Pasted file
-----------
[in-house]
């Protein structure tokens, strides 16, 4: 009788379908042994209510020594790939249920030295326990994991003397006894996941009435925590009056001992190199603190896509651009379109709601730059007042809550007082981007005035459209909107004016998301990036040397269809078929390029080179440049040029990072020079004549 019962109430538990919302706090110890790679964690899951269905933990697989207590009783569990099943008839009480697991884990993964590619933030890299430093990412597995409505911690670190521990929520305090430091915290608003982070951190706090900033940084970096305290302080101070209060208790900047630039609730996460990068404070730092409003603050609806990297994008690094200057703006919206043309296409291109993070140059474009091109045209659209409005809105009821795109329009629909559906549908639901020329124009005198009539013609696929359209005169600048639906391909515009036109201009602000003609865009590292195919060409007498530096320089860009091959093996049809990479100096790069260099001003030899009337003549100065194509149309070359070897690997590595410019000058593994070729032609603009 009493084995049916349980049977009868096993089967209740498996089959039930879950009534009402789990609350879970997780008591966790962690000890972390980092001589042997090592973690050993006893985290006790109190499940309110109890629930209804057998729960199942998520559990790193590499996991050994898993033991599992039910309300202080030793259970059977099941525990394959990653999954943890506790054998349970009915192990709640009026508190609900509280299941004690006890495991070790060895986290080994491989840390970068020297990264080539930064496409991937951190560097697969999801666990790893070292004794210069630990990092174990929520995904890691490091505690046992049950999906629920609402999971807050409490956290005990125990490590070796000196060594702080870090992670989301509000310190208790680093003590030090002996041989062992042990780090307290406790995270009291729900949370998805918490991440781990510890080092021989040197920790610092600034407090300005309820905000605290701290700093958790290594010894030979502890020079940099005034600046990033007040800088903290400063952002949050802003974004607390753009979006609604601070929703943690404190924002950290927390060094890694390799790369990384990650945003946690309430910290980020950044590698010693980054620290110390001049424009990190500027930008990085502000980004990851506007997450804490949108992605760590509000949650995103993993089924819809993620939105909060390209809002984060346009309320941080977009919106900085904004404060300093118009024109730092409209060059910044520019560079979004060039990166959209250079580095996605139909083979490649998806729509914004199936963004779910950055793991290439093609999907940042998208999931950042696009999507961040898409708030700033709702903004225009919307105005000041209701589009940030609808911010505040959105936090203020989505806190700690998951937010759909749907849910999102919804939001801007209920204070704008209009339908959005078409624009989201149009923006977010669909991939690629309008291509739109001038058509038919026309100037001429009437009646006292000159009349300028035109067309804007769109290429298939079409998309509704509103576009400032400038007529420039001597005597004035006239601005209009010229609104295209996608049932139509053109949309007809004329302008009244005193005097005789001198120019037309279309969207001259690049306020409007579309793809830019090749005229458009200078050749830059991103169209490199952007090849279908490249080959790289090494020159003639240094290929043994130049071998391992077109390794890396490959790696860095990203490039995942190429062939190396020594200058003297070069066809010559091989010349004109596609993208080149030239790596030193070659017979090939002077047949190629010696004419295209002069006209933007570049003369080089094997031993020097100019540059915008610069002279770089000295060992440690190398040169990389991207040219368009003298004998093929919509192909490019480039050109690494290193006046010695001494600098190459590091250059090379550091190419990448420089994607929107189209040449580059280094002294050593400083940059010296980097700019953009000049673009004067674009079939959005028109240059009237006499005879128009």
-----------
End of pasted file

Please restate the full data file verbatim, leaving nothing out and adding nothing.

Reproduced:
[in-house]
């Protein structure tokens, strides 16, 4: 009788379908042994209510020594790939249920030295326990994991003397006894996941009435925590009056001992190199603190896509651009379109709601730059007042809550007082981007005035459209909107004016998301990036040397269809078929390029080179440049040029990072020079004549 019962109430538990919302706090110890790679964690899951269905933990697989207590009783569990099943008839009480697991884990993964590619933030890299430093990412597995409505911690670190521990929520305090430091915290608003982070951190706090900033940084970096305290302080101070209060208790900047630039609730996460990068404070730092409003603050609806990297994008690094200057703006919206043309296409291109993070140059474009091109045209659209409005809105009821795109329009629909559906549908639901020329124009005198009539013609696929359209005169600048639906391909515009036109201009602000003609865009590292195919060409007498530096320089860009091959093996049809990479100096790069260099001003030899009337003549100065194509149309070359070897690997590595410019000058593994070729032609603009 009493084995049916349980049977009868096993089967209740498996089959039930879950009534009402789990609350879970997780008591966790962690000890972390980092001589042997090592973690050993006893985290006790109190499940309110109890629930209804057998729960199942998520559990790193590499996991050994898993033991599992039910309300202080030793259970059977099941525990394959990653999954943890506790054998349970009915192990709640009026508190609900509280299941004690006890495991070790060895986290080994491989840390970068020297990264080539930064496409991937951190560097697969999801666990790893070292004794210069630990990092174990929520995904890691490091505690046992049950999906629920609402999971807050409490956290005990125990490590070796000196060594702080870090992670989301509000310190208790680093003590030090002996041989062992042990780090307290406790995270009291729900949370998805918490991440781990510890080092021989040197920790610092600034407090300005309820905000605290701290700093958790290594010894030979502890020079940099005034600046990033007040800088903290400063952002949050802003974004607390753009979006609604601070929703943690404190924002950290927390060094890694390799790369990384990650945003946690309430910290980020950044590698010693980054620290110390001049424009990190500027930008990085502000980004990851506007997450804490949108992605760590509000949650995103993993089924819809993620939105909060390209809002984060346009309320941080977009919106900085904004404060300093118009024109730092409209060059910044520019560079979004060039990166959209250079580095996605139909083979490649998806729509914004199936963004779910950055793991290439093609999907940042998208999931950042696009999507961040898409708030700033709702903004225009919307105005000041209701589009940030609808911010505040959105936090203020989505806190700690998951937010759909749907849910999102919804939001801007209920204070704008209009339908959005078409624009989201149009923006977010669909991939690629309008291509739109001038058509038919026309100037001429009437009646006292000159009349300028035109067309804007769109290429298939079409998309509704509103576009400032400038007529420039001597005597004035006239601005209009010229609104295209996608049932139509053109949309007809004329302008009244005193005097005789001198120019037309279309969207001259690049306020409007579309793809830019090749005229458009200078050749830059991103169209490199952007090849279908490249080959790289090494020159003639240094290929043994130049071998391992077109390794890396490959790696860095990203490039995942190429062939190396020594200058003297070069066809010559091989010349004109596609993208080149030239790596030193070659017979090939002077047949190629010696004419295209002069006209933007570049003369080089094997031993020097100019540059915008610069002279770089000295060992440690190398040169990389991207040219368009003298004998093929919509192909490019480039050109690494290193006046010695001494600098190459590091250059090379550091190419990448420089994607929107189209040449580059280094002294050593400083940059010296980097700019953009000049673009004067674009079939959005028109240059009237006499005879128009």